FOR IMMEDIATE RELEASE:
January 16, 2015
CONTACT: Peter Van Delft
Suffolk County Sheriff Steven W. Tompkins recently served on a panel hosted by the Massachusetts Bar Association (MBA) and their Continuing Legal Education (CLE) program which focused on, “Substance Use, Abuse, and Addiction in District Court: Strategies and an Experiential Approach.”
Participating on the panel with Program Chair Richard Dyer, Esq.; the Honorable Robert Zieman; Michael Glennon, Esq., Suffolk County District Attorney’s Office; Massachusetts Trial Court Probation Officer Rhonda Smith; Danielle Boland, Master Recovery Coach and Founder of RealYou Revolution; and Suffolk County Sheriff’s Department Supervisor of Men’s Treatment John Dolan, Sheriff Tompkins spoke from his professional perspective about some of the factors that lead to both success and failure with respect to recovery and recidivism.
According to information provided by the MBA, “cases in District Court are often complicated by issues of substance use, abuse or addiction. Statistics show that 80 percent of offenders abuse drugs and/or alcohol, nearly 50 percent of jail inmates are clinically addicted, and 60 to 80 percent of drug abusers commit a new crime after release from prison.”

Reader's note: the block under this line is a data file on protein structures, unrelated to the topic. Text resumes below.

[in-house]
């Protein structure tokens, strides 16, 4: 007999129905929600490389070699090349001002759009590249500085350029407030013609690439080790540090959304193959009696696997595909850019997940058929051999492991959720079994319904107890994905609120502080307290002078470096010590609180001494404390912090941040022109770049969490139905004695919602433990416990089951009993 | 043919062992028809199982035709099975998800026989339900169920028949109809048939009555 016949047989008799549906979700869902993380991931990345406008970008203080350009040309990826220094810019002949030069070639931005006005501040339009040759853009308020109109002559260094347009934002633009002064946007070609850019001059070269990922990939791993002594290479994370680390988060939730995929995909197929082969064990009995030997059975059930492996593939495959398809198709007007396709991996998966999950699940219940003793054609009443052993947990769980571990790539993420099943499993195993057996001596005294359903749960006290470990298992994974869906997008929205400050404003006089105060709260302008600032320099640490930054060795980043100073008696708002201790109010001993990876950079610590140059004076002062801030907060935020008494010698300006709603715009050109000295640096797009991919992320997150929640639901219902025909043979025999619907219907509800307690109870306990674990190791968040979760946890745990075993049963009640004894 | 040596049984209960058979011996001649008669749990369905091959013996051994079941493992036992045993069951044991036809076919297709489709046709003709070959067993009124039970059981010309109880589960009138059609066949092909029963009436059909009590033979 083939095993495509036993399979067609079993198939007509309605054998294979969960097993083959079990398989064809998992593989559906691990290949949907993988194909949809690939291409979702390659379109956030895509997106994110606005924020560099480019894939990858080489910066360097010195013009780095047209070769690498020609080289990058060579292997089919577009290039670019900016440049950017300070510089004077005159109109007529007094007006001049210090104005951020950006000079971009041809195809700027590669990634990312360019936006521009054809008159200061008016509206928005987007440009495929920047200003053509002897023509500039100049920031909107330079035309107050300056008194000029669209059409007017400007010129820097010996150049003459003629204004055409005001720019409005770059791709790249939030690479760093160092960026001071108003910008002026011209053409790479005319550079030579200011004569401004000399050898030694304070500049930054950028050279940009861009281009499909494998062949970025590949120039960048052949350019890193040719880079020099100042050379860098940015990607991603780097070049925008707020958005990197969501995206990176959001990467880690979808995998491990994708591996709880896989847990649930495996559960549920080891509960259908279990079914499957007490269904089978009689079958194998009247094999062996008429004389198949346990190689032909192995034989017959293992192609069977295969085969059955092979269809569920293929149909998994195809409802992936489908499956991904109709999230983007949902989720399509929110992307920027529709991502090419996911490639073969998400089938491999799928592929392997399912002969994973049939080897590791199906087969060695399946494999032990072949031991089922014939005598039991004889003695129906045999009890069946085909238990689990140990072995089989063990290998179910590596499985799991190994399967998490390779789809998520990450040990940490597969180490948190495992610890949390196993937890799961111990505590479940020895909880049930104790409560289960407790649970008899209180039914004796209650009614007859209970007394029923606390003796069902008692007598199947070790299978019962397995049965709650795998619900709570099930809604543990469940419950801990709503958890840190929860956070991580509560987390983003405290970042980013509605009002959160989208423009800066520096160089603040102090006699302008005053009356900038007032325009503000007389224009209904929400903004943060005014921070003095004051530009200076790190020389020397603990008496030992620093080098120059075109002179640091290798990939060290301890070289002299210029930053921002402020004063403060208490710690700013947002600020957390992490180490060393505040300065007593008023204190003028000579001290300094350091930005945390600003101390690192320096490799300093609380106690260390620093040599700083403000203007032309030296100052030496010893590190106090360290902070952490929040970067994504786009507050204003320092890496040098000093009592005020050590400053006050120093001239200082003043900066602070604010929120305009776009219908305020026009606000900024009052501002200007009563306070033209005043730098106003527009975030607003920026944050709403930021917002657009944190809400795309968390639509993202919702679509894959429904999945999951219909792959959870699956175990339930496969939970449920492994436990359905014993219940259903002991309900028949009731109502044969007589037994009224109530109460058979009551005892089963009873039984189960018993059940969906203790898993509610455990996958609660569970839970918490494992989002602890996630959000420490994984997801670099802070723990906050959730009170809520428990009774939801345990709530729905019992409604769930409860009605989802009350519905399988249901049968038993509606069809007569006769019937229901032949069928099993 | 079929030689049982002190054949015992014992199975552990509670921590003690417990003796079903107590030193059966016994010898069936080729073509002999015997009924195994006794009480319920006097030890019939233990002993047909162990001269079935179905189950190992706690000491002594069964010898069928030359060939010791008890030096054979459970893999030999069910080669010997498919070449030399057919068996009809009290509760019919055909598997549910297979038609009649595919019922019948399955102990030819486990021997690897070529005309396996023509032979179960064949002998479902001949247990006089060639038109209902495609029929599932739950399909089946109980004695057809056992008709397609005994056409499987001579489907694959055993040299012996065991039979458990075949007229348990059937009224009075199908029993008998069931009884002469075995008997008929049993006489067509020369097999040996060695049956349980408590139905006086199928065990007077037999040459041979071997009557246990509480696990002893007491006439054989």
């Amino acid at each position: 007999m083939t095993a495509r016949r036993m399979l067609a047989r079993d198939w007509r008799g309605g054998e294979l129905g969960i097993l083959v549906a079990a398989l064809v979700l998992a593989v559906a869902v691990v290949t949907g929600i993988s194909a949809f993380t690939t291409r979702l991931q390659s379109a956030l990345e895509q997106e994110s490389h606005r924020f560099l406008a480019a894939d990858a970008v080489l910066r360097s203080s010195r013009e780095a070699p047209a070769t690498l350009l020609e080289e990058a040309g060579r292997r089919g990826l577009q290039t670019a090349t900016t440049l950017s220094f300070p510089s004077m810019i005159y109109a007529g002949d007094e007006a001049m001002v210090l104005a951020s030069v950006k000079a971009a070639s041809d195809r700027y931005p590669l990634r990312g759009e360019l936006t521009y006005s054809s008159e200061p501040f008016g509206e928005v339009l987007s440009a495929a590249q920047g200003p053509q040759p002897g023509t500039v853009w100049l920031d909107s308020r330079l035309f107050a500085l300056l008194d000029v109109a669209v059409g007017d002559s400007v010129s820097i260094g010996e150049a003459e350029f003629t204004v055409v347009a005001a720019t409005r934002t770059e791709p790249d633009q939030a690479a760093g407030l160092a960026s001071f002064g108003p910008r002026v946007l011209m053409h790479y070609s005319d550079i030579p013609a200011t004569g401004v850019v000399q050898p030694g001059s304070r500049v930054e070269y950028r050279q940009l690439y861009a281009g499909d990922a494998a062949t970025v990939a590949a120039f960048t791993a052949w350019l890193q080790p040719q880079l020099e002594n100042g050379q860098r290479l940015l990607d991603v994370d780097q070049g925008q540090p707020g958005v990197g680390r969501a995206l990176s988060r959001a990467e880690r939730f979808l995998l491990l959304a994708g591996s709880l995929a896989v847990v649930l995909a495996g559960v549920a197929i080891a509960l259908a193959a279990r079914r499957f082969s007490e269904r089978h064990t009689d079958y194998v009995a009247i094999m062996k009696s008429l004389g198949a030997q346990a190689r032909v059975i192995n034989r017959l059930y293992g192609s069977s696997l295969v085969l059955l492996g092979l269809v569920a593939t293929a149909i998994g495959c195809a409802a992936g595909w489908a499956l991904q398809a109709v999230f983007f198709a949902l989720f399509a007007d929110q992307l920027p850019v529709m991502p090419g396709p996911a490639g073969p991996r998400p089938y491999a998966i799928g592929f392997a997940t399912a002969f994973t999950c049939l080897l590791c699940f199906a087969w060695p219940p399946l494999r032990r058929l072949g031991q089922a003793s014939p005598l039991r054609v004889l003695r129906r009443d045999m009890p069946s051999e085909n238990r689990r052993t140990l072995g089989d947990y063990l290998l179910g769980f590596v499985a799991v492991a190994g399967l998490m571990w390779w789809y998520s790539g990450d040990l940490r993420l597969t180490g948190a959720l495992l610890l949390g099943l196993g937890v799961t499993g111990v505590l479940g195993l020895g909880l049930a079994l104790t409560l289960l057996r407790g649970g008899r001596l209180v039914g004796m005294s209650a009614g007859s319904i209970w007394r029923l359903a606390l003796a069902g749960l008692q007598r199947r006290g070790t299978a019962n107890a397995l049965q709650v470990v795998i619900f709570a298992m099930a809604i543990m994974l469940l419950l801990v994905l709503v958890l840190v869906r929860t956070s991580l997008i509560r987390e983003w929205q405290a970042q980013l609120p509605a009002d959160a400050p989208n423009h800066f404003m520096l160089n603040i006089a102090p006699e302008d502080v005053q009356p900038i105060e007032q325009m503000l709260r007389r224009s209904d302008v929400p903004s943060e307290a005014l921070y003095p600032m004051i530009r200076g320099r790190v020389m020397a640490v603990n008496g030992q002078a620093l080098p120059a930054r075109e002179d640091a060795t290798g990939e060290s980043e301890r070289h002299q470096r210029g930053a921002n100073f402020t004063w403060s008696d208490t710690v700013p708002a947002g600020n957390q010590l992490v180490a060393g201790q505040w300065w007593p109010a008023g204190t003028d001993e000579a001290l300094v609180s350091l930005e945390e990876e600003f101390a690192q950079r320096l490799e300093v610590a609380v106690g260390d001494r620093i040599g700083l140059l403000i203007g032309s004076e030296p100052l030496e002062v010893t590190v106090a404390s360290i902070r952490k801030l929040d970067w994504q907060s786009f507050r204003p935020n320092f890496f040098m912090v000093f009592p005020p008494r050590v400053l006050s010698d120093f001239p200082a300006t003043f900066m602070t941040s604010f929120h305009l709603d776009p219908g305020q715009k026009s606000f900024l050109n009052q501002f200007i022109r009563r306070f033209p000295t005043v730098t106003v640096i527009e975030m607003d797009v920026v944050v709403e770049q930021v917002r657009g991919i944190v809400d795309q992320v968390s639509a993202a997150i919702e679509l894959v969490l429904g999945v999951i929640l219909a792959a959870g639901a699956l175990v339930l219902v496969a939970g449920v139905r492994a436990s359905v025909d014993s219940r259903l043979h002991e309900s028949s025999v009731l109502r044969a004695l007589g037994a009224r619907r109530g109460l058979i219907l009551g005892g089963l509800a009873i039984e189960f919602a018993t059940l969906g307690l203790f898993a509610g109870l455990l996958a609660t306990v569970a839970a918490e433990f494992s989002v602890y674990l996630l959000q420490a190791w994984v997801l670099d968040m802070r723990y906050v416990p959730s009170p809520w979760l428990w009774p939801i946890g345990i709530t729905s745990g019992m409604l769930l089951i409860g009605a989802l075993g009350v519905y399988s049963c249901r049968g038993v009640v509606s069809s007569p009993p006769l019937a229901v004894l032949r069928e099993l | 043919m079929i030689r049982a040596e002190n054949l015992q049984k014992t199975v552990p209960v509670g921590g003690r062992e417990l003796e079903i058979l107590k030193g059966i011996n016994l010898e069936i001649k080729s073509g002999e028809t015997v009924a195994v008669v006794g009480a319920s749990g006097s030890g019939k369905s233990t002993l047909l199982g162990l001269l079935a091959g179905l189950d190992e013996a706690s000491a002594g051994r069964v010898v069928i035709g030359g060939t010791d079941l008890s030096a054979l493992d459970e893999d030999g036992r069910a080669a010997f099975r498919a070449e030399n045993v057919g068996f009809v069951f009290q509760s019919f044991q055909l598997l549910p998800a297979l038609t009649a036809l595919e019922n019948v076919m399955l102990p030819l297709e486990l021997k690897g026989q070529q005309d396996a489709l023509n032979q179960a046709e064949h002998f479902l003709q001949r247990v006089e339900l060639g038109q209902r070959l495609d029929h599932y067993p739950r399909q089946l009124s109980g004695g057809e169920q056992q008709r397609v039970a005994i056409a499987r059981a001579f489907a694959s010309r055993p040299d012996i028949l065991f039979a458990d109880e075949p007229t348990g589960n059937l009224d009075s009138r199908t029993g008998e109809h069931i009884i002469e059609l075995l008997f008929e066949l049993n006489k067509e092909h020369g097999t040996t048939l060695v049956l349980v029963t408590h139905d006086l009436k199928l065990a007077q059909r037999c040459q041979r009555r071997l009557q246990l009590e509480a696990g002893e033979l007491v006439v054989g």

“There’s no question that we have to address the issue of addiction,” said Sheriff Tompkins. “Clearly, there need to be more people going into treatment and diversionary programs instead of prison. We can no longer afford to warehouse people in our society and the only way that we can begin addressing the problems of crime and recidivism is by ensuring that former offenders are able to secure treatment, employment and housing when they return to society. Short of that, we will continue to see people coming back to prison over and over again.”
Speaking about some of the myriad services and recovery programs available at the Suffolk County House of Correction, Men’s Treatment Supervisor John Dolan focused on the Department’s efforts to appeal to inmates and detainees who may initially be reluctant to seek help for their addictions.
“Ultimately, we can’t force them into recovery groups or therapy,” said Dolan. “What we can do is provide incentive–based programming that might help them to choose that path. As the saying goes, we can’t make them drink the water, but we can try to make them thirsty.”
Expressing his appreciation for the panel’s participants, Program Chair Richard Dyer talked about Sheriff Tompkins’ commitment to the recovery community.
“I’m extremely happy to have Sheriff Tompkins on the panel today,” said Dyer. “He has shown through the work that he’s done and continues to do that he’s truly committed to rehabilitation and helping to get the people in his care back on their feet. He’s someone who just ‘gets it,’ and we’re glad to be able to work with him on this and other issues.”
For more information about the Massachusetts Bar Association and their Continuing Legal Education programs, visit: www.massbar.org.